Just about every softMod requires some kind of reboot. Whether it's because something in the System UI was changed, or because a ZIP needs to be flashed in custom recovery.
All Android web browsers are not created equal. Some, like Chrome, have slick interfaces and quick rendering, but are not very robust. Others, like Firefox, boast tons of functionality and support add-ons, but are lacking in the interface department and could use a boost in performance.
It's time. You've experimented with apps from the Play Store, you've switched your lock screen, and maybe you've taken different launchers out for a spin. If, throughout your tinkering, you've found yourself chanting, "More. More. Give me more!" then now is the time. It's time to root.
Here's one of those modding must-haves that's basic, yet easy enough to forget about. If you're going to install apps that don't live in the Google Play Store, like the Google Experience Launcher, the OnePlus One lock screen, or something that needs root privileges like the Xposed Framework, you need to turn on this setting.
As Nexus owners, we love our device's operating system, and it's probably the reason we went for a pure Google experience in the first place. But that doesn't mean there's not room for improvement in Android, especially when the OS has so many freely available softMods to tinker with.
Google has finally released the next version of the world's leading operating system—Android 6.0 Marshmallow. This latest iteration isn't as much of a visual overhaul as Lollipop was, but it packs in more new functionality than almost any update before it. Awesome features like Now on Tap, granular permissions control, and a deep sleep battery-saving feature called Doze round out the highlights, but there is far more to it than that.
The Google Calendar app hasn't really changed much over the years. As a pre-installed staple on most Android devices, the interface is definitely lacking in some areas. Google knows this, and has plans in the pipeline to completely revamp Calendar's UI alongside Android 5.0's official release.
As a parent, navigating smartphone usage with your children can be a perilous journey as you hand them that new device they've always wanted, or even your older hand-me-down phone or tablet.
When I got my first smartphone, it didn't take long before my friends and I created a game that we liked to call "Paste-Send." You see, instead of having to use T9 to type out text messages, the touch-based interface made copying and pasting incredibly easy. So that meant we could copy a piece of text, then paste it into text messages in rapid succession to text bomb the annoyed recipient. It was all in good fun, of course, and it usually evoked a stream of swear words from the guy on the oth...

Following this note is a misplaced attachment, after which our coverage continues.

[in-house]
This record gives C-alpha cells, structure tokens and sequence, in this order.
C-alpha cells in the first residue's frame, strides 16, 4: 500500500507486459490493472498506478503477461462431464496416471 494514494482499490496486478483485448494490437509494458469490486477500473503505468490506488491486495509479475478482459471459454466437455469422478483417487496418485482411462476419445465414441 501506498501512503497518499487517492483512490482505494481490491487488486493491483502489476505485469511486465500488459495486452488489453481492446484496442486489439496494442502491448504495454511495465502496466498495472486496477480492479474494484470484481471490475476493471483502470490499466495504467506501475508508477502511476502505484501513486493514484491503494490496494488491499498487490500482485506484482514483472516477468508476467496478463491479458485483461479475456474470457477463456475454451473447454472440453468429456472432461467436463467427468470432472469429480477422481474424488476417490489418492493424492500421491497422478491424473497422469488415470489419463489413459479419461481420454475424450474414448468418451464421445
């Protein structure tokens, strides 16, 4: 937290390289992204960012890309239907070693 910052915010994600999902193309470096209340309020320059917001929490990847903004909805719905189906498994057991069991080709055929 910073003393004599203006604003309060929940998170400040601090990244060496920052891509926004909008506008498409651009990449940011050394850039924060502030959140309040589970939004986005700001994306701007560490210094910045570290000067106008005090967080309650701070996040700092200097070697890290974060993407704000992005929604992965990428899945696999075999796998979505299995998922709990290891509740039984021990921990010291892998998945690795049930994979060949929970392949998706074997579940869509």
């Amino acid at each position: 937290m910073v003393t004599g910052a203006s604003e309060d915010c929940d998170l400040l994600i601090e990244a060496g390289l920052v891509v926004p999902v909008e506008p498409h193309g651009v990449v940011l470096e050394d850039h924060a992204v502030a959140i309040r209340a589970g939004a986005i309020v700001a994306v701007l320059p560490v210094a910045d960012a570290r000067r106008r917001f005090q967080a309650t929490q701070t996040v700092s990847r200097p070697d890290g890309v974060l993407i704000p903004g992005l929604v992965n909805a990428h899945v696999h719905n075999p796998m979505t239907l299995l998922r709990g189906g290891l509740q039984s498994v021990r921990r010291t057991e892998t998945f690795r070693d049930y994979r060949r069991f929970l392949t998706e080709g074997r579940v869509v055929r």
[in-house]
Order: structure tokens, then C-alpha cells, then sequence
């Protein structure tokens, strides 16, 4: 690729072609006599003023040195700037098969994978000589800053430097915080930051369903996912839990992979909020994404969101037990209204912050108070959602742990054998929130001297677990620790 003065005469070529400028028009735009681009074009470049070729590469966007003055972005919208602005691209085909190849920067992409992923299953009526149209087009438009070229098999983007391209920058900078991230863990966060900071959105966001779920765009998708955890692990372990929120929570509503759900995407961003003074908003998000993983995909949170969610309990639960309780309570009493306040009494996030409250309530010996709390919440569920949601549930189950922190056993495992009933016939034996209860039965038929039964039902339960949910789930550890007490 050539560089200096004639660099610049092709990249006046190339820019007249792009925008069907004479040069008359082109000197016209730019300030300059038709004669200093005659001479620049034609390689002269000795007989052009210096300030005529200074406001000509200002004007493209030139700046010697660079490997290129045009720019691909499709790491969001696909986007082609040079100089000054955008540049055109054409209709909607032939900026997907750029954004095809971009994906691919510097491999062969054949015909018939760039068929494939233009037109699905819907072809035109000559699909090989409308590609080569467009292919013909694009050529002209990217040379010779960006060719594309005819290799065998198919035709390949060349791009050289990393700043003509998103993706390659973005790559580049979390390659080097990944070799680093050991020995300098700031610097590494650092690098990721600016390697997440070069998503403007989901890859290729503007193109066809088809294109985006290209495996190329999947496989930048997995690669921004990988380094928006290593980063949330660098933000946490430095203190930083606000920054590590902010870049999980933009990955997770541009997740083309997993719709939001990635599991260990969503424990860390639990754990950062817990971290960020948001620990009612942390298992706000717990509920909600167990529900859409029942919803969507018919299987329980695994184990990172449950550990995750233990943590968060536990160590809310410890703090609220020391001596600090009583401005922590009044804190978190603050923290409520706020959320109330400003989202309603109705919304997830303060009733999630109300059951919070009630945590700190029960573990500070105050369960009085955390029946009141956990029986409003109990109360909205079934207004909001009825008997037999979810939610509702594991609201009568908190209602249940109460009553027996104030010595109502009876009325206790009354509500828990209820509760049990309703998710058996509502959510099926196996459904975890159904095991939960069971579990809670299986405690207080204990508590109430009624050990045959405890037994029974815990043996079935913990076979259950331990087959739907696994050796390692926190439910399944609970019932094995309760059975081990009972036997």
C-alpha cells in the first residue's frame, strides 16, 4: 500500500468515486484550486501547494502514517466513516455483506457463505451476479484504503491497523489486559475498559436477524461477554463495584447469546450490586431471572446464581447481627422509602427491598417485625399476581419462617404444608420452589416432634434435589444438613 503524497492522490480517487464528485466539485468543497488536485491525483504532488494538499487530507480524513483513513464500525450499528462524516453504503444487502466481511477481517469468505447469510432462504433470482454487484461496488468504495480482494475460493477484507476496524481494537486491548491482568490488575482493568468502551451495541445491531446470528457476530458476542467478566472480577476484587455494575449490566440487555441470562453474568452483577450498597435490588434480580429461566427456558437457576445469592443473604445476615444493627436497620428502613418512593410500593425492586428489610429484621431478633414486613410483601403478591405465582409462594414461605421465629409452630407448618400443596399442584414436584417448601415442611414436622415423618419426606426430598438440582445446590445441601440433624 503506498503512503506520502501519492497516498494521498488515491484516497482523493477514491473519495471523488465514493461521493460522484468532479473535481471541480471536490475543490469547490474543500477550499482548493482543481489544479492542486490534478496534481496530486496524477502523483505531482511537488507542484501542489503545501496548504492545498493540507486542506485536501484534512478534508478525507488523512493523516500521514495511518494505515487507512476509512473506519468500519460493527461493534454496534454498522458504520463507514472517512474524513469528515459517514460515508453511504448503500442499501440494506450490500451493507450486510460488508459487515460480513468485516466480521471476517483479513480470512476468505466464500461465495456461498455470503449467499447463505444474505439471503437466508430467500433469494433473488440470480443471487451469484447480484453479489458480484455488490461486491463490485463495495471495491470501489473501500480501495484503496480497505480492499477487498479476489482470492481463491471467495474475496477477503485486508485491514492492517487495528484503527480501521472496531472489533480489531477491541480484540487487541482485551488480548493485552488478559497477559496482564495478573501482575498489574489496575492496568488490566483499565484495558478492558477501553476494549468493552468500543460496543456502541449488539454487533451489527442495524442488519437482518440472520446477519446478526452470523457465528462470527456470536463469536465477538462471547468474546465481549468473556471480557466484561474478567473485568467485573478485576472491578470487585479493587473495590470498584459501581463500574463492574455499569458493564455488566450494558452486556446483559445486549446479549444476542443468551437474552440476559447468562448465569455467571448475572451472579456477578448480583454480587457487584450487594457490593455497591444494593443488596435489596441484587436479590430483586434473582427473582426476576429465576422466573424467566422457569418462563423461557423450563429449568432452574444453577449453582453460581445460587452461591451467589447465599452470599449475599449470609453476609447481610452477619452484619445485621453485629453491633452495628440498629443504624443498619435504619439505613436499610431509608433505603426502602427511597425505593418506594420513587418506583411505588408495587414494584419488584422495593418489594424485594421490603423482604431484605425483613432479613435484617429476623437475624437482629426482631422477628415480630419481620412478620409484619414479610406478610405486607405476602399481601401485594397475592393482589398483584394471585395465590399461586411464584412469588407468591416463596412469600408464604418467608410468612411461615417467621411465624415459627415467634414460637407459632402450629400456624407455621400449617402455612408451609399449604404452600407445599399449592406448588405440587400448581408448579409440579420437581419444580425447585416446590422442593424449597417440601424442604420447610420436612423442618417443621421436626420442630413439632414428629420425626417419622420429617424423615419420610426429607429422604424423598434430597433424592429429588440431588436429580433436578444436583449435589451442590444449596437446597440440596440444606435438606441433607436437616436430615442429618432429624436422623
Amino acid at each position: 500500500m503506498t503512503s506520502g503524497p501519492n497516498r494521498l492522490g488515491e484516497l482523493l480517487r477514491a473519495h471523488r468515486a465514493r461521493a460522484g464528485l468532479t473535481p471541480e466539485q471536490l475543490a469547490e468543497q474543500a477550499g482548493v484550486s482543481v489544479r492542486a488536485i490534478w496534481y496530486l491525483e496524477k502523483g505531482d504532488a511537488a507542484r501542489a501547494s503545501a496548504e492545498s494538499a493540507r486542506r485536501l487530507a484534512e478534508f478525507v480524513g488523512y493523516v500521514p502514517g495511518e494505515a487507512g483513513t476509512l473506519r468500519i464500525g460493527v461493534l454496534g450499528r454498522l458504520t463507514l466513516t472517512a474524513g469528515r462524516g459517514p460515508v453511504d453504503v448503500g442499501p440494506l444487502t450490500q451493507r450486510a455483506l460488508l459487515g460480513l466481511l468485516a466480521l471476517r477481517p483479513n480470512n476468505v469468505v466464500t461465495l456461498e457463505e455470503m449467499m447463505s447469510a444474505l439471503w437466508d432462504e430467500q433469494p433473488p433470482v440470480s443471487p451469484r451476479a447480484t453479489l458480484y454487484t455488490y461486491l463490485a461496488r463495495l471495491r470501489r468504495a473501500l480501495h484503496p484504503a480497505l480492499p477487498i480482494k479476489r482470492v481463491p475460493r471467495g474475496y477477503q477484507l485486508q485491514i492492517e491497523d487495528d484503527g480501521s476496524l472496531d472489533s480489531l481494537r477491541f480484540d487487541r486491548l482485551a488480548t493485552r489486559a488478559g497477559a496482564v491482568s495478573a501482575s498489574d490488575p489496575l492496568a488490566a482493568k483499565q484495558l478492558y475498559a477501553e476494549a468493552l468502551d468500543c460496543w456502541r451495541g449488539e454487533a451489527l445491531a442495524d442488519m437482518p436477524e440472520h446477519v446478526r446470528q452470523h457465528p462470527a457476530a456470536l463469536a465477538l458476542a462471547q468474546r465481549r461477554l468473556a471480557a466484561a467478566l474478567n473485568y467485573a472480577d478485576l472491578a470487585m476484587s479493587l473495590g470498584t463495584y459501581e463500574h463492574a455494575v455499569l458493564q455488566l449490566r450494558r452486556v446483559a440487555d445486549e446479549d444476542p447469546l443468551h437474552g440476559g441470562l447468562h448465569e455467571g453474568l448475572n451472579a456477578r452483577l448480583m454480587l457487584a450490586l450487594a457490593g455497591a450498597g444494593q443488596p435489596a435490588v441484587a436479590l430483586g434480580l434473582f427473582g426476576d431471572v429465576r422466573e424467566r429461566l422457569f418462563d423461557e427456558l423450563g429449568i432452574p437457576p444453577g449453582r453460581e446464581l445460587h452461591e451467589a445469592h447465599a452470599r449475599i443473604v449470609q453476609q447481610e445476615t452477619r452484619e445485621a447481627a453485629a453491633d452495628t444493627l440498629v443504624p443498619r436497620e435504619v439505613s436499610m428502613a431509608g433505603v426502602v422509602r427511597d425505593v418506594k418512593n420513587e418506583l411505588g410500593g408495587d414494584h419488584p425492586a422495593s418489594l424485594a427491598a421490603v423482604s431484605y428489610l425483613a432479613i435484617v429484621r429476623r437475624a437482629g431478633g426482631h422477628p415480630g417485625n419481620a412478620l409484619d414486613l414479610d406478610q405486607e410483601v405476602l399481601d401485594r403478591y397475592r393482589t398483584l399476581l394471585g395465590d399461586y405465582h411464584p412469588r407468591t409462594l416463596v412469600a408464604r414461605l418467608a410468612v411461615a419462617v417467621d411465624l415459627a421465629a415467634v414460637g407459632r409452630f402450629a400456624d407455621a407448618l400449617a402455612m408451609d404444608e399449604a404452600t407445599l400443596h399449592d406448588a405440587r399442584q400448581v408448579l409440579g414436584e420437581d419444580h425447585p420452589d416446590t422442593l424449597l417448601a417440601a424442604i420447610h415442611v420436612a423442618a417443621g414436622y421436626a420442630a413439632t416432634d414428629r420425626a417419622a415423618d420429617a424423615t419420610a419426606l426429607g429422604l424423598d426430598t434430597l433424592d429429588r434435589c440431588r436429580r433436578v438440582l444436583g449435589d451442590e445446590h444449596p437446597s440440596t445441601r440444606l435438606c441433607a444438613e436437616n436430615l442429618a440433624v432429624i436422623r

Many Nexus 6 owners, myself included, have already started to experience the dreaded burn-in issues that often come with AMOLED display technology. These displays are different than your typical LCD screen in that each pixel emits its own light instead of using a backlight, so this leaves AMOLED screens more susceptible to issues with dim or unresponsive pixels.
Every phone has its issues and quirks, and the Nexus 5 is no exception to this rule. One of the most common troubleshooting questions asked by its owners is "Why does my Nexus 5 keep shutting off or restarting?" where the device suddenly decides to reboot or power off randomly on its own.
You may not always be connected to the internet, but if you're anything like me, your thirst for web content is insatiable. Whether you're on an airplane or stuck in an area with no reception, having some offline content stored on your Nexus can definitely save the day.
It didn't take long at all for developer Chainfire to sort out a root method for the new Android 5.0 Lollipop. After handling a few issues with changes to the SELinux kernel module, Chainfire pushed out an update to his popular SuperSU root app.
If you've ever used the automation app Tasker, then you know exactly how powerful the tool can be. If you haven't, suffice it to say that there's virtually nothing on your Android phone that Tasker can't automatically do for you.
Google Play Music is one of the best cloud music services out there. Without ever paying a dime, you can upload as many as 20,000 songs to Google's servers, then use the app on your smartphone to stream these songs without taking up any of your storage space. And if you're willing to shell out $9.99 a month, you can even play songs from the massive All Access library.
Google's new camera app has a highly innovative and unique feature dubbed Lens Blur, and the most interesting thing about it is not necessarily what it does, so much as how it does it.
Android Lollipop has an awesome feature called "Battery saver" mode that reduces power consumption through various tweaks in order to squeeze in an extra hour or two of standby time when your battery is running low. It does this by disabling background processes as well as location services and transition animations, so the phone is essentially running at half-throttle.
Back in August, Google introduced Android Device Manager. This new service allowed you to locate, lock, or wipe a lost or stolen Android device from either a companion app or a web interface. Effectively, this is the "kill switch" that legislators are clamoring for.
The majority of Android web browsers carry a "desktop mode" feature that makes mobile websites look like normal computer versions. Mobile versions are designed to work faster and more efficiently on smartphones, but sometimes the desktop version looks better on large displays or has additional features not included in the mobile one.